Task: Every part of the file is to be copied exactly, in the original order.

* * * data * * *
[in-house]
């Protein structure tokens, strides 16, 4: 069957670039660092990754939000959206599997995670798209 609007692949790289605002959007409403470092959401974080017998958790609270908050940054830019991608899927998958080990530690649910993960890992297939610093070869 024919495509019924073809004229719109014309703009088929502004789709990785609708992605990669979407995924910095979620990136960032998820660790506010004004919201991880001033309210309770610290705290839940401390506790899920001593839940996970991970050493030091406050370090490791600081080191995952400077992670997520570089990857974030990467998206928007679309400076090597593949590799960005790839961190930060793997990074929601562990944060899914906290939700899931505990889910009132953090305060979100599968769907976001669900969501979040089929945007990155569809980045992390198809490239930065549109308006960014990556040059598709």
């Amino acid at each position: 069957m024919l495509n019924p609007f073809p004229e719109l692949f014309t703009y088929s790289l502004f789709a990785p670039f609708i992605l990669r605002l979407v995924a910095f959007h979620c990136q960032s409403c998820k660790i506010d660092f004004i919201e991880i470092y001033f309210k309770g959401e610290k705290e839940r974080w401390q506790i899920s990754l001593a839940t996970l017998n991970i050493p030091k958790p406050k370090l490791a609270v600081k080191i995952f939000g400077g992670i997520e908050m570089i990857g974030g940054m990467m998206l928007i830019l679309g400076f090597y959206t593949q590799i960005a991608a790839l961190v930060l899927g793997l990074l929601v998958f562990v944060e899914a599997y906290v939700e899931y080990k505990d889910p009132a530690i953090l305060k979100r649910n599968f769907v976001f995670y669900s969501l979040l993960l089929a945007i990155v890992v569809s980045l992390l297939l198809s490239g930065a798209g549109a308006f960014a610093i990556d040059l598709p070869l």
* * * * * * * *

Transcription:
[in-house]
């Protein structure tokens, strides 16, 4: 069957670039660092990754939000959206599997995670798209 609007692949790289605002959007409403470092959401974080017998958790609270908050940054830019991608899927998958080990530690649910993960890992297939610093070869 024919495509019924073809004229719109014309703009088929502004789709990785609708992605990669979407995924910095979620990136960032998820660790506010004004919201991880001033309210309770610290705290839940401390506790899920001593839940996970991970050493030091406050370090490791600081080191995952400077992670997520570089990857974030990467998206928007679309400076090597593949590799960005790839961190930060793997990074929601562990944060899914906290939700899931505990889910009132953090305060979100599968769907976001669900969501979040089929945007990155569809980045992390198809490239930065549109308006960014990556040059598709």
């Amino acid at each position: 069957m024919l495509n019924p609007f073809p004229e719109l692949f014309t703009y088929s790289l502004f789709a990785p670039f609708i992605l990669r605002l979407v995924a910095f959007h979620c990136q960032s409403c998820k660790i506010d660092f004004i919201e991880i470092y001033f309210k309770g959401e610290k705290e839940r974080w401390q506790i899920s990754l001593a839940t996970l017998n991970i050493p030091k958790p406050k370090l490791a609270v600081k080191i995952f939000g400077g992670i997520e908050m570089i990857g974030g940054m990467m998206l928007i830019l679309g400076f090597y959206t593949q590799i960005a991608a790839l961190v930060l899927g793997l990074l929601v998958f562990v944060e899914a599997y906290v939700e899931y080990k505990d889910p009132a530690i953090l305060k979100r649910n599968f769907v976001f995670y669900s969501l979040l993960l089929a945007i990155v890992v569809s980045l992390l297939l198809s490239g930065a798209g549109a308006f960014a610093i990556d040059l598709p070869l």